English of having made up his own mind on recognising no Open Questions. This language, bold in any body, is more than bold from one whose political life has been too emphatically a life of recantations, to warrant an overweening trust in either the rectitude or the permanence of his opinions. The sayings would be hard sayings in the ears of any followers; but the recollections of 1829 must make them more than hard for the credulity of as many of his partisans as might like to bargain for four-and-twenty hours' notice, in order to prepare their consciences, countenances, and constituents, when they should happen to be next called upon to make surrender of the articles of their faith. With the difficulties which surround him, Sir Robert Peel is probably acting wisely for himself in entering up betimes a formal protest against Open Questions. They may be a greater risk than he can afford: for Open Questions suppose a general agreement, and, above all, a general confidence. But Sir Robert Peel is fully sensible that his difficulties, on accepting office, would not depend upon existing differences of opinion on this subject, or on that; so much as on those general differences of a wider and less manageable character, which throw their shadows around and before him, and which issue from the central depths of personal alienations and distrusts. Under these circumstances, it is not surprising that, even in the pomp of peroration, he should not affect to conceal his apprehensions, that his stipulations and precautions would be all in vain.
It may be that the principles I profess cannot be reduced to practice, and that a Government attempting the execution of them would not meet with adequate support from the House of Commons; still I shall not abandon them. I shall not seek to compensate the threatened loss of confidence on this side of the House, by the faintest effort to conciliate the support of the other. I shall steadily persevere in the course which I have uniformly pursued since the passing of the Reform Billcontent with the substantial power which I shall yet exercise-indifferent as to office, so far as personal feelings or personal objects are concerned -ready, if required, to undertake it, whatever be its difficulties-refusing to accept it on conditions inconsistent with personal honour-disdaining to hold it by the tenure by which it is at present held.'
To express so much grandiloquent contempt for the tenure by which the Whigs hold office, required no small assurance; -the provocation for it being simply this-that the structure of their Government has been made co-extensive with its base. On certain subjects, upon which the great body of their natural supporters is divided, the Government is divided too. At least it may be. Such a concession to truth and justice constitutes a tenure of office not to be thought of but with disdain! And this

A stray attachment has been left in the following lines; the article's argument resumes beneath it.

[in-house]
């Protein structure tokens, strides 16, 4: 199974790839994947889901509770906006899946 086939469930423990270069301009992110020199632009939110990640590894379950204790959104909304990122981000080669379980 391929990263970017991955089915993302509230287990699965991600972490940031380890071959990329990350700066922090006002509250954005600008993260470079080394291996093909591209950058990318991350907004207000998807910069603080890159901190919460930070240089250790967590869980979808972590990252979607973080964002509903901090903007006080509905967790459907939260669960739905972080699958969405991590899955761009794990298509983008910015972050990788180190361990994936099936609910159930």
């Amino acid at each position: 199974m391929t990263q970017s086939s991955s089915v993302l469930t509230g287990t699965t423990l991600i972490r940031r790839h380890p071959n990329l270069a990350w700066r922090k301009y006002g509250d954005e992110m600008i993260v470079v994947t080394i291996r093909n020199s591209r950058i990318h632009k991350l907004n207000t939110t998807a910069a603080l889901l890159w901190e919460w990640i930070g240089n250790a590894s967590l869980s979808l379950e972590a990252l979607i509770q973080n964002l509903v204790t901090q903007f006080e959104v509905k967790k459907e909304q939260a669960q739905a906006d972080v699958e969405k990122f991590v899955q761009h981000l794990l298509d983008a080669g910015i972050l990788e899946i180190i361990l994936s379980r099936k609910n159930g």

from Sir Robert Peel!-a statesman who had passed the best part of his official life, as member of an Administration in which the most serious of all contemporary questions-that of Roman Catholic Emancipation-one which, from the way it entered into the daily details of Government, was the very last which could be safely made an Open Question-nevertheless was made so. The period at which the rock of offence has been discovered and denounced, is remarkable for its strict coincidence with his personal convenience. The tenure on which Pitt and Lord Liverpool held office, might have been conceived to be sufficiently pure and lofty even for Sir Robert Peel. But, thus it is that a man, who does not choose to assign the true reasons of his conduct, generally falls upon absurd ones. Sir Robert Peel is unable to trust his party, unless they first sign and seal, and pass under the yoke. This is really no reason why Lord Melbourne and Lord John Russell should be expected to enforce the same degrading methods of arbitrary suppression. Sir Robert Peel's necessities require coercion. The necessities of the Whig Government require freedom-which, if it were not their necessity, ought still to be their choice.
The Duke of Wellington's habits of military discipline, and the peculiar position of Sir Robert Peel, ought not to be allowed to prejudge this question. It is of sufficient importance, moral and political, to be discussed with fairness, and upon its merits. Not only are the character and existence of this or that administration involved in it--but the principles of every man engaged in public life; and at times, even the possibility, in a free state, of having any government at all.
Our immediate concern is with the theory itself, not with its application. The application of the theory of Open Questions will raise a multitude of incidental points, varying with the circumstances and degrees of almost every case. These, however, are all of them beside the argument at its present stage; -the point now at issue being, not what questions may be left open, but whether a body of men acting together in public, more especially a government, ought to admit such a thing as an Open Question under any circumstances whatever. For some of Sir Robert Peel's objections, it will be observed, are so wide and general, as logically to exclude Open Questions from the creed of an opposition as well as of a government, while some of them apply to a government only. The acknowledgment of a single instance in which the balance of advantages and disadvantages might turn in favour of leaving a question open, changes entirely the character of the argument. It puts it upon that line of inquiry which we conceive is the only proper one-namely, instead of